St. Jude Children’s Research Hospital scientists have reduced transmission of pneumococci; in mice using an experimental vaccine that targets proteins on the surface of the bacteria. The research appears online today in the journal Cell Host & Microbe.
The results suggest a possible strategy for eliminating Streptococcus pneumoniae(pneumococcus); with combination vaccines that block bacterial transmission and prevent invasive disease. Current vaccines have helped reduce pneumococcal disease, but have done little to stop bacterial transmission. S. pneumoniae is the most common cause of sepsis, pneumonia; meningitis and middle ear infections in young children. Cancer patients, people 65 and older and others are also at an increased risk of invasive disease.
“A key aspect of pneumococci’s success is the ability to transmit from one host to another; but that process and the factors involve are not well explain,” said corresponding author Jason Rosch, Ph.D.; an associate member of the St. Jude Department of Infectious Diseases. “These data suggest that rationally designed combination vaccines may offer a way to disrupt the spread and eliminate invasive disease that threatens young and old alike.”
S. pneumoniae lives in the nasal passages of most people at some point in their life; often beginning at an early age. Once pneumococcus has colonized a host, the germ can infect others; or move deeper into the body and cause invasive disease. Vaccines are available to prevent invasive disease, but they are not as effective at blocking transmission.
Rosch and his colleagues used high-throughput genetic screening of more than 65,000 S. pneumoniae mutants to search for factors required for transmission. Using a model developed by St. Jude bio-statisticians, the researchers identified about 70 bacterial proteins; that played an important role in transmission from infected to uninfected ferrets. Investigators confirmed the findings in mice.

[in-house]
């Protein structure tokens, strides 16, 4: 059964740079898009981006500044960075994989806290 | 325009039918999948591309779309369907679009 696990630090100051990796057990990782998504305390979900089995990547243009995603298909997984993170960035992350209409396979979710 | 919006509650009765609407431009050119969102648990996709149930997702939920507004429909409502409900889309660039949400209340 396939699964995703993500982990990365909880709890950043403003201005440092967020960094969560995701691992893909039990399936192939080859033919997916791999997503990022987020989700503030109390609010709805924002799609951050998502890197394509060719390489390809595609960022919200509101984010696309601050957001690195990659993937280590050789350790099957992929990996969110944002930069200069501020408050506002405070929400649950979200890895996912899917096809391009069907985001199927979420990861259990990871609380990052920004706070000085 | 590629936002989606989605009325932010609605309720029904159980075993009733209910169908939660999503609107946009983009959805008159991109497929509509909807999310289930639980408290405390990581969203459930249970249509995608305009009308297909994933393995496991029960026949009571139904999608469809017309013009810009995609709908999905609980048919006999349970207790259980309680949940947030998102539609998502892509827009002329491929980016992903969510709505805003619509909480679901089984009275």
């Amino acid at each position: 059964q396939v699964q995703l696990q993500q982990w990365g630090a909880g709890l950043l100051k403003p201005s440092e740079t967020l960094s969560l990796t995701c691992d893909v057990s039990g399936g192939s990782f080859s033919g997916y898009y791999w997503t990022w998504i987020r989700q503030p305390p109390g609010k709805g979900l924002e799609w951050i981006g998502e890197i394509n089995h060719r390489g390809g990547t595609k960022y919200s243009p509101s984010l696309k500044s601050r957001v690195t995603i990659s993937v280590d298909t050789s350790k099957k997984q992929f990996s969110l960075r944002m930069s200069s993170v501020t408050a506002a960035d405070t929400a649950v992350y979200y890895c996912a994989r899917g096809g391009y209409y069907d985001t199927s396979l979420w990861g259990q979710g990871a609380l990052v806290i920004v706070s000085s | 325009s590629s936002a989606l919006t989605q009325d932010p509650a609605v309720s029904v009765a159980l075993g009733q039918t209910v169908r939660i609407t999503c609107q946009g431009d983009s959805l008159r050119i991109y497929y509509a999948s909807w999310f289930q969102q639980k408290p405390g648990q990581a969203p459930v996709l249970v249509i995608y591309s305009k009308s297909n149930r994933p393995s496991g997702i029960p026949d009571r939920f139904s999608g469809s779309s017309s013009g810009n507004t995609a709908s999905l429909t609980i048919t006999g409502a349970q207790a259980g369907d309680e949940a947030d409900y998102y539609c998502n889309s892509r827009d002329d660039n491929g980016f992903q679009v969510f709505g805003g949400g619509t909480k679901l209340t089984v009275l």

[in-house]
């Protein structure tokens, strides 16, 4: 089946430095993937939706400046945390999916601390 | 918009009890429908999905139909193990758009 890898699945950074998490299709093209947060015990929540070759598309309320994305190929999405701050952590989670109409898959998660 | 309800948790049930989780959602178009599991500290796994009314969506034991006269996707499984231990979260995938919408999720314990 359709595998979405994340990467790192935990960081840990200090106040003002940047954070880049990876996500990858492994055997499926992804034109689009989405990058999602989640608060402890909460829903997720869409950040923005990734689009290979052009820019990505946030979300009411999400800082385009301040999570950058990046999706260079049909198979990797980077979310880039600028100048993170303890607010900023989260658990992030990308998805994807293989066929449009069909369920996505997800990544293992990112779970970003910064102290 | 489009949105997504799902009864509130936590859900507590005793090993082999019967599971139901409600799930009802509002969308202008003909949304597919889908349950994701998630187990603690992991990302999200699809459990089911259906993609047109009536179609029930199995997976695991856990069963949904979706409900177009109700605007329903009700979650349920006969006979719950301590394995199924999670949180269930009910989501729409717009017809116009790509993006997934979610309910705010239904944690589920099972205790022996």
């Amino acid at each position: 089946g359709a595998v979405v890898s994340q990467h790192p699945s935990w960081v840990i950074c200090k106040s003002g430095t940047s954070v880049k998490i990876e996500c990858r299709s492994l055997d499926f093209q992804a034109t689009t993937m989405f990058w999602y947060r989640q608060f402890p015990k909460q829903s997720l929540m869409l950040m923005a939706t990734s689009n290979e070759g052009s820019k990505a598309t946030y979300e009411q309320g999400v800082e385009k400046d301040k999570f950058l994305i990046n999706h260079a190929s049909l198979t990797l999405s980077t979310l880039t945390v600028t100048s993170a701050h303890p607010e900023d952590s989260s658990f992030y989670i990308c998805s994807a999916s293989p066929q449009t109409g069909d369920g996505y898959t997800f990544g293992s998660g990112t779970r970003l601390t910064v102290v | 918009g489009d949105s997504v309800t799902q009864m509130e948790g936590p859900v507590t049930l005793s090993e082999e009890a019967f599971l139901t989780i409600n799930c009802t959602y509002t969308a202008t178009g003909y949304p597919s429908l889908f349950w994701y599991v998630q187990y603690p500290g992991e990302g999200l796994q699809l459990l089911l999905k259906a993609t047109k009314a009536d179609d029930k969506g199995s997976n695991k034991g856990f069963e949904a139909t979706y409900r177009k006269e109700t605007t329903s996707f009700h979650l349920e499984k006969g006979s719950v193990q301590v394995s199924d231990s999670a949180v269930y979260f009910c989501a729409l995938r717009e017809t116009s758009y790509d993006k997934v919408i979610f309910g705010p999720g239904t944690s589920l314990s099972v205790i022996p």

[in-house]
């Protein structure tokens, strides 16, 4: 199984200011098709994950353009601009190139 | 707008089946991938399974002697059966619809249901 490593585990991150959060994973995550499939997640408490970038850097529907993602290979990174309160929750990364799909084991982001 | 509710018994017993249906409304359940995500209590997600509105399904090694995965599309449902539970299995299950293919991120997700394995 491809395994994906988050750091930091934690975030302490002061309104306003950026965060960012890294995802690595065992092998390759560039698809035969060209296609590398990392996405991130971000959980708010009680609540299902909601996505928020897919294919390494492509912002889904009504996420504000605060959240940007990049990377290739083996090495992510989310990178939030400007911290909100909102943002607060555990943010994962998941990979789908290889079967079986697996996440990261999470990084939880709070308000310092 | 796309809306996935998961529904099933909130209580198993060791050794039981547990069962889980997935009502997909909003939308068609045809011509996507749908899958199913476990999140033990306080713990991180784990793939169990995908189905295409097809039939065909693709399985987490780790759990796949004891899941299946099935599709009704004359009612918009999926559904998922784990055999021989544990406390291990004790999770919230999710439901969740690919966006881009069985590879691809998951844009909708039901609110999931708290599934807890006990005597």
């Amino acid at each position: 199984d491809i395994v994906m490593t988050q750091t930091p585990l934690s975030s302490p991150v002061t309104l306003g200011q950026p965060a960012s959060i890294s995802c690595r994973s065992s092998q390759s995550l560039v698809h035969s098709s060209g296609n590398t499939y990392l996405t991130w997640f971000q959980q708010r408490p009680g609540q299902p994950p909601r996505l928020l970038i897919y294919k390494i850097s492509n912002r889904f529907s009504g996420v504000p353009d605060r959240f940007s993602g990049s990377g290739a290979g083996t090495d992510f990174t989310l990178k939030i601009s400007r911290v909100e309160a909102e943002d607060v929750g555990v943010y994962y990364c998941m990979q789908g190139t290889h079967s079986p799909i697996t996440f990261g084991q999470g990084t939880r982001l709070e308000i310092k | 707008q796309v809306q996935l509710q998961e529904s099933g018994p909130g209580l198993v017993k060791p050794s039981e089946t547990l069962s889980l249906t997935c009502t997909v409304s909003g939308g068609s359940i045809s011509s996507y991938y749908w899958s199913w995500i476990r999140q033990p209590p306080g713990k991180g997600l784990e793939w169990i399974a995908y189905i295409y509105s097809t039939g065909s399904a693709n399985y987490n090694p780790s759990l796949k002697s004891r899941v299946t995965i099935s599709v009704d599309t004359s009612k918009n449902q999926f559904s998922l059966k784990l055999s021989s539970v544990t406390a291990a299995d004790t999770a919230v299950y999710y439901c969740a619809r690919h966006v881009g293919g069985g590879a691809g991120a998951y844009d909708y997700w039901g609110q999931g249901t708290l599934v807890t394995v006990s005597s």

Many of the proteins were involved in metabolism, transcriptional regulation and competency (bacterial exchange of genetic material). The transmission factors also included surface proteins—PiaA and CppA. Vaccinating female mice with either or both proteins blocked transmission of pneumococcus to their offspring compared to those born to mice who received a current vaccine.
To identify bacterial factors required for transmission, we conducted a high-throughput genetic screen with a transposon sequencing (Tn-seq) library of a pneumococcal strain in a ferret transmission model. Key players in both metabolism and transcriptional regulation were identified as required for efficient bacterial transmission. Targeted deletion of the putative C3-degrading protease CppA, iron transporter PiaA, or competence regulatory histidine kinase ComD significantly decreased transmissibility in a mouse model, further validating the screen.
Maternal vaccination with recombinant surface-exposed PiaA and CppA alone or in combination blocked transmission in offspring and were more effective than capsule-based vaccines. These data underscore the possibility of targeting pneumococcal transmission as a means of eliminating invasive disease in the population.